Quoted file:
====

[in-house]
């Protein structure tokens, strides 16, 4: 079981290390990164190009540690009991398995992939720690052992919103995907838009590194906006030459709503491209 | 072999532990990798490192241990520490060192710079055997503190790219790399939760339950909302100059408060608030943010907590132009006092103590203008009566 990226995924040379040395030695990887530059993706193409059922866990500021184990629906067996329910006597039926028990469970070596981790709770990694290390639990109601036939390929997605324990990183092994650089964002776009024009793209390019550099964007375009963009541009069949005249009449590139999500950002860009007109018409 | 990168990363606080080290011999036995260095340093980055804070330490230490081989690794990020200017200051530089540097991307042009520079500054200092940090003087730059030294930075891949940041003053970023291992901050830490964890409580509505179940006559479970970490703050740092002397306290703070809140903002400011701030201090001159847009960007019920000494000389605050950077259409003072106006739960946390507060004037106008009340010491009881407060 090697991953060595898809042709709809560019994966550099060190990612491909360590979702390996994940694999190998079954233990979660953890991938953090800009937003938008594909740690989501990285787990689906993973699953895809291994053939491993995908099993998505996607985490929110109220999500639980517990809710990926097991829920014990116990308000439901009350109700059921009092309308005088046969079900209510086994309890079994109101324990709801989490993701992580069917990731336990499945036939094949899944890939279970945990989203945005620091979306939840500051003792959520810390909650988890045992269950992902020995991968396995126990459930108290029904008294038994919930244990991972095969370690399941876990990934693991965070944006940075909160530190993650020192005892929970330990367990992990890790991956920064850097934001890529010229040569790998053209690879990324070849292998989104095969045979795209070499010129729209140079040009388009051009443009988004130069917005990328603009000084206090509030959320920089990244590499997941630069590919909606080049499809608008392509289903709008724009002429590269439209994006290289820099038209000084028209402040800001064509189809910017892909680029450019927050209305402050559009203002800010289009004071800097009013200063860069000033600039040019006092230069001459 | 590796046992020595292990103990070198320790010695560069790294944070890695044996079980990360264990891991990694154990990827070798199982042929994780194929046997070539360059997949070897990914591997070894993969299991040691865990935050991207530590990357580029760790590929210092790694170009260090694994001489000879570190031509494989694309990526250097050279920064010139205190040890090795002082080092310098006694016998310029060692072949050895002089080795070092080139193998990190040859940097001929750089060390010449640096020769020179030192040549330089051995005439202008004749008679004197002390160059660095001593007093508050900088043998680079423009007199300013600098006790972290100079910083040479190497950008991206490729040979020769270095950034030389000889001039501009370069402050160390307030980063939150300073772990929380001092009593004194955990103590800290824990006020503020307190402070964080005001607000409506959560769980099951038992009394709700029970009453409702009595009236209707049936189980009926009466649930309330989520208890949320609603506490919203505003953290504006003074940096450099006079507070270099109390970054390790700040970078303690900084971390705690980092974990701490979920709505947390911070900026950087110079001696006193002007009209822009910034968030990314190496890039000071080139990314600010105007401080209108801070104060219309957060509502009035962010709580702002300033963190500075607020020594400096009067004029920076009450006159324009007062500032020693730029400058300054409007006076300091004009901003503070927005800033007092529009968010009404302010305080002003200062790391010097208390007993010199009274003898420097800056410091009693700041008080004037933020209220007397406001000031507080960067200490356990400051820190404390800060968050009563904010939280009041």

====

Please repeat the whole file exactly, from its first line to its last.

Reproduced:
[in-house]
């Protein structure tokens, strides 16, 4: 079981290390990164190009540690009991398995992939720690052992919103995907838009590194906006030459709503491209 | 072999532990990798490192241990520490060192710079055997503190790219790399939760339950909302100059408060608030943010907590132009006092103590203008009566 990226995924040379040395030695990887530059993706193409059922866990500021184990629906067996329910006597039926028990469970070596981790709770990694290390639990109601036939390929997605324990990183092994650089964002776009024009793209390019550099964007375009963009541009069949005249009449590139999500950002860009007109018409 | 990168990363606080080290011999036995260095340093980055804070330490230490081989690794990020200017200051530089540097991307042009520079500054200092940090003087730059030294930075891949940041003053970023291992901050830490964890409580509505179940006559479970970490703050740092002397306290703070809140903002400011701030201090001159847009960007019920000494000389605050950077259409003072106006739960946390507060004037106008009340010491009881407060 090697991953060595898809042709709809560019994966550099060190990612491909360590979702390996994940694999190998079954233990979660953890991938953090800009937003938008594909740690989501990285787990689906993973699953895809291994053939491993995908099993998505996607985490929110109220999500639980517990809710990926097991829920014990116990308000439901009350109700059921009092309308005088046969079900209510086994309890079994109101324990709801989490993701992580069917990731336990499945036939094949899944890939279970945990989203945005620091979306939840500051003792959520810390909650988890045992269950992902020995991968396995126990459930108290029904008294038994919930244990991972095969370690399941876990990934693991965070944006940075909160530190993650020192005892929970330990367990992990890790991956920064850097934001890529010229040569790998053209690879990324070849292998989104095969045979795209070499010129729209140079040009388009051009443009988004130069917005990328603009000084206090509030959320920089990244590499997941630069590919909606080049499809608008392509289903709008724009002429590269439209994006290289820099038209000084028209402040800001064509189809910017892909680029450019927050209305402050559009203002800010289009004071800097009013200063860069000033600039040019006092230069001459 | 590796046992020595292990103990070198320790010695560069790294944070890695044996079980990360264990891991990694154990990827070798199982042929994780194929046997070539360059997949070897990914591997070894993969299991040691865990935050991207530590990357580029760790590929210092790694170009260090694994001489000879570190031509494989694309990526250097050279920064010139205190040890090795002082080092310098006694016998310029060692072949050895002089080795070092080139193998990190040859940097001929750089060390010449640096020769020179030192040549330089051995005439202008004749008679004197002390160059660095001593007093508050900088043998680079423009007199300013600098006790972290100079910083040479190497950008991206490729040979020769270095950034030389000889001039501009370069402050160390307030980063939150300073772990929380001092009593004194955990103590800290824990006020503020307190402070964080005001607000409506959560769980099951038992009394709700029970009453409702009595009236209707049936189980009926009466649930309330989520208890949320609603506490919203505003953290504006003074940096450099006079507070270099109390970054390790700040970078303690900084971390705690980092974990701490979920709505947390911070900026950087110079001696006193002007009209822009910034968030990314190496890039000071080139990314600010105007401080209108801070104060219309957060509502009035962010709580702002300033963190500075607020020594400096009067004029920076009450006159324009007062500032020693730029400058300054409007006076300091004009901003503070927005800033007092529009968010009404302010305080002003200062790391010097208390007993010199009274003898420097800056410091009693700041008080004037933020209220007397406001000031507080960067200490356990400051820190404390800060968050009563904010939280009041």